Excerpt from Journal of the Massachusetts Association of Boards of Health: The Official Journal of the Public Hygienists of the State; Vols. XIII-XIV; October, 1903-November, 1904
Until comparatively recently the diagnosis of typhoid fever has been a clinical matter, notwithstanding the fact that the bacillus of typhoid was known. This was because, although known, the bacillus is difficult to isolate with suﬂicient rapidity and certainty. The introduction of the Widal reaction furnished a bacteriological method easy of application, a method which has been very widely adopted. Brieﬂy, this method consists in taking a drop of blood from the ear or finger of the patient and testing it, not for typhoid bacilli, as is often supposed by the general public, but for the pres ence of a peculiar substance found only in the blood of true typhoid fever patients. The test for this peculiar substance is made by mixing the blood to be tested with a culture of typhoid bacilli, kept for this purpose in the laboratory. The typhoid bacilli, before the addition of the blood, swim freely about in the liquid culture. On adding the blood of a well person or of a sick person not affected by typhoid bacilli, the bacilli are not affected, but continue to swim about freely, as before. But, if the patient be suffering from true typhoid, his blood will contain the peculiar substance already re ferred to; and this acts at once on the bacilli. Under the action of this substance they move more and more slowly, gathering at the same time into little groups, so that finally one sees only a few motionless masses of bacilli drifting Slowly with the current or lying [quite still.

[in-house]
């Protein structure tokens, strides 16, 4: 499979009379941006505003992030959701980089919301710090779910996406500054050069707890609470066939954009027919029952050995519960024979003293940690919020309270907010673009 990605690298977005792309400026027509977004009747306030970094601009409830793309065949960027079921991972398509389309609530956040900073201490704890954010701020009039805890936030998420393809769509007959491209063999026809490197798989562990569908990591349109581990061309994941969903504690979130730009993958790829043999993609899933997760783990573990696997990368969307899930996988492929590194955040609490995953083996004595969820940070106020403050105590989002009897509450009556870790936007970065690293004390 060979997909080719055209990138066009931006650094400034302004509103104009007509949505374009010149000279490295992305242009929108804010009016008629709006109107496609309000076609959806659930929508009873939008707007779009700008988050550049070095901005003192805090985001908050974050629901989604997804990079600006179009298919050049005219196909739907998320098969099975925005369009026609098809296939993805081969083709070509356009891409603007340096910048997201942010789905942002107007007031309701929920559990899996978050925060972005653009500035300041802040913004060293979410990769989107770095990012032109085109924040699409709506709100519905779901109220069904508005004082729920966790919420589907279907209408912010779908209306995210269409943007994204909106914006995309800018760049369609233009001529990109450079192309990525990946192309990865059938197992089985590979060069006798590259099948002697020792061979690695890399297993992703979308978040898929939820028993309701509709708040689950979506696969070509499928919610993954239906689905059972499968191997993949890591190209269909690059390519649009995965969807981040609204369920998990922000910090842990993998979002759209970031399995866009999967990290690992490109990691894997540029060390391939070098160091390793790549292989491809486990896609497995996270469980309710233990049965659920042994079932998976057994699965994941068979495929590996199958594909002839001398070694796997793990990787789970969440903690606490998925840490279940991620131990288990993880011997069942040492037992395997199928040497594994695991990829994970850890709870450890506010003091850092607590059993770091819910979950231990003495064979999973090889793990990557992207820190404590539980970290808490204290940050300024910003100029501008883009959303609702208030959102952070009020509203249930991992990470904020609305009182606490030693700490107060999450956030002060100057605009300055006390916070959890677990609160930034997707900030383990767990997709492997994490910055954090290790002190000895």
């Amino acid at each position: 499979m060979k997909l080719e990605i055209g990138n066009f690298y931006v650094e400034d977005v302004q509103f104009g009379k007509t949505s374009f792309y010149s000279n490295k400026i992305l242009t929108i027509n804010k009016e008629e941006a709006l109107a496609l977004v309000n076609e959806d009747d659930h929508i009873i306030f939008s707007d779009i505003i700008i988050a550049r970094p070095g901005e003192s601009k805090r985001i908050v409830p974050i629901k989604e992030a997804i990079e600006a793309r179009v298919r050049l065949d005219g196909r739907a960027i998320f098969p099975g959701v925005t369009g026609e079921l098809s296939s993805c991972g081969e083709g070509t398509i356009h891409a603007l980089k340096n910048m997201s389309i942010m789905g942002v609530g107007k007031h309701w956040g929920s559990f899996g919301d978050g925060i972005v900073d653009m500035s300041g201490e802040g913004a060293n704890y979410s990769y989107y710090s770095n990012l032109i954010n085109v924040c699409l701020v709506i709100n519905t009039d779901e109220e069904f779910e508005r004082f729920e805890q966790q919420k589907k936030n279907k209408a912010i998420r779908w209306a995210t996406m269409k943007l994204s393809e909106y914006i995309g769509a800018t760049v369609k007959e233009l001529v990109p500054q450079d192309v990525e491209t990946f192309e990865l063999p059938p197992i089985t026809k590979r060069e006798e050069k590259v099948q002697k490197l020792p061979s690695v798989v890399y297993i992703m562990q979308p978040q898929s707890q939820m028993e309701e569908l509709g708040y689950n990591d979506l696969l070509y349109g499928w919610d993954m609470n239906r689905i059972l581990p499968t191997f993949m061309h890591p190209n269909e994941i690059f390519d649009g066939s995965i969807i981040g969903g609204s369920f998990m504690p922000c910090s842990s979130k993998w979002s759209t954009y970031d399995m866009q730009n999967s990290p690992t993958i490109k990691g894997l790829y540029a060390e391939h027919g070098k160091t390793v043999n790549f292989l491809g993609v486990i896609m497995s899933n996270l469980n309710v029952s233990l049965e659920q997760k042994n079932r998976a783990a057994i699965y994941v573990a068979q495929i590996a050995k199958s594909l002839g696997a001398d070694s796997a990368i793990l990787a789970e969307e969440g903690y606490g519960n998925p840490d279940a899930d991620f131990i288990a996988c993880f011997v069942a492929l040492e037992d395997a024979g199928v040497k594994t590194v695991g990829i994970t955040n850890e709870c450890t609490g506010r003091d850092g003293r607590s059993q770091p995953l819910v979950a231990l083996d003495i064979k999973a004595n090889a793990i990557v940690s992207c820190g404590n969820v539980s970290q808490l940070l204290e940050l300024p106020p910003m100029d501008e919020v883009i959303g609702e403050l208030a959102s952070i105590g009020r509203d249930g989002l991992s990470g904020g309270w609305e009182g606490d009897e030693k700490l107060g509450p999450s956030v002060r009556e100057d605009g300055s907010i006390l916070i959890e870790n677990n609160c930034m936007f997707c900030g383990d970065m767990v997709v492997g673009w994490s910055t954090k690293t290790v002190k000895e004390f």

Now true typhoid fever yields this peculiar substance capable of acting on true typhoid bacilli in this way. But what is true typhoid fever? True typhoid fever is that disease caused by the true typhoid bacilli. But the practitioner finds cases which give all the symptoms of typhoid fever, running a fairly typical course, in which repeated tests Show that the patient's blood has no effect upon the cultures of typhoid bacilli in the laboratory. Clinically, it is a case of typhoid: bacteriologically, it is not. In the last few years such cases have worried every one who has had to do with them.
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